Would a jury have convicted David Trebilcock? Examining bench trials

David Trebilcock during his trial

Before Judge Michael Dwyer delivered his verdict in the David Trebilcock trial, he expressed concerns about the bench trial laws in New York state.

Trebilcock was accused of stabbing and killing 6-year-old Lauren Belius last July. Judge Dwyer said Tuesday that Trebilcock is not criminally responsible because of mental disease or defect.

The judge had to make that decision on his own because Trebilcock requested a bench trial. That means there is not a jury at the court proceedings.

Judge Dwyer says he does not agree with the bench trial law as it stands in New York. He says right now, the defendant has the right to choose if he wants a jury trial or a trial before a judge. Dwyer thinks it should be up to the defense, prosecution, and judge. He says all three should have to agree.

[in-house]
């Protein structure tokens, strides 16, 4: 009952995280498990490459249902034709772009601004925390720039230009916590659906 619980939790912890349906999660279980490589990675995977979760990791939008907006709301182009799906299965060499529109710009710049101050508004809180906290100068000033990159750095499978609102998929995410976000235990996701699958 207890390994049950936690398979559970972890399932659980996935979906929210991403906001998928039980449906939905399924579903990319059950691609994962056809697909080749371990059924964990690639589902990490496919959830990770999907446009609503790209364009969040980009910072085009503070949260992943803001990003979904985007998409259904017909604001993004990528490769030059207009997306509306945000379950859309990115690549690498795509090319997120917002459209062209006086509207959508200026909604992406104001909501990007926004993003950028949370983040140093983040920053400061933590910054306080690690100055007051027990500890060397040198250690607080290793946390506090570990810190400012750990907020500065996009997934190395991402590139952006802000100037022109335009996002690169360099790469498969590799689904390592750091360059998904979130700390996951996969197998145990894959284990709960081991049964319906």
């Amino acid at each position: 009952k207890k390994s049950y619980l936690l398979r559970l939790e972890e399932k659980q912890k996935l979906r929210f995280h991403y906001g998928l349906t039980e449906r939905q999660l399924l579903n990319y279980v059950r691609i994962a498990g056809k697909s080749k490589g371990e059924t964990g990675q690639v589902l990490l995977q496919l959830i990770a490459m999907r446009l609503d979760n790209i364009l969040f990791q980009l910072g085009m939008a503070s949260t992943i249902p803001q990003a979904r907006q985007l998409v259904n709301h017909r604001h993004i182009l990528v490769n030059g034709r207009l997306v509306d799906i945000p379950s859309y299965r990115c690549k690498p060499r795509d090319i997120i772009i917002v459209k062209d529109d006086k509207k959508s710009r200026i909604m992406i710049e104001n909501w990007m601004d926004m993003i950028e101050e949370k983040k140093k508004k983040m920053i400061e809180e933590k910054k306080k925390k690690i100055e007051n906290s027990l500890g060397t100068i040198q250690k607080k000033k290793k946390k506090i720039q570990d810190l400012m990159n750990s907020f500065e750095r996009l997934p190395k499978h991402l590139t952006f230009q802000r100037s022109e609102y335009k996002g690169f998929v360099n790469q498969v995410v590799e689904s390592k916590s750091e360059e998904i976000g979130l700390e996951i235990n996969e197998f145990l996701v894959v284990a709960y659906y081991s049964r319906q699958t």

He says he has great faith in the jury system.

"The analysis and insight of twelve people will always be superior to that of one," says Dwyer. "Jurors often tell me that they have started deliberations with a certain mindset, then change their opinions after listening to the opinions of their fellow jurors. A single judge does not have the opportunity to listen to the insights of others."

Dwyer says despite the fact he disagrees with the law, he took an oath and will uphold the law.

Do you think the Trebilcock case could have turned out differently if it had been a jury trial instead of a bench trial? Post your comments below.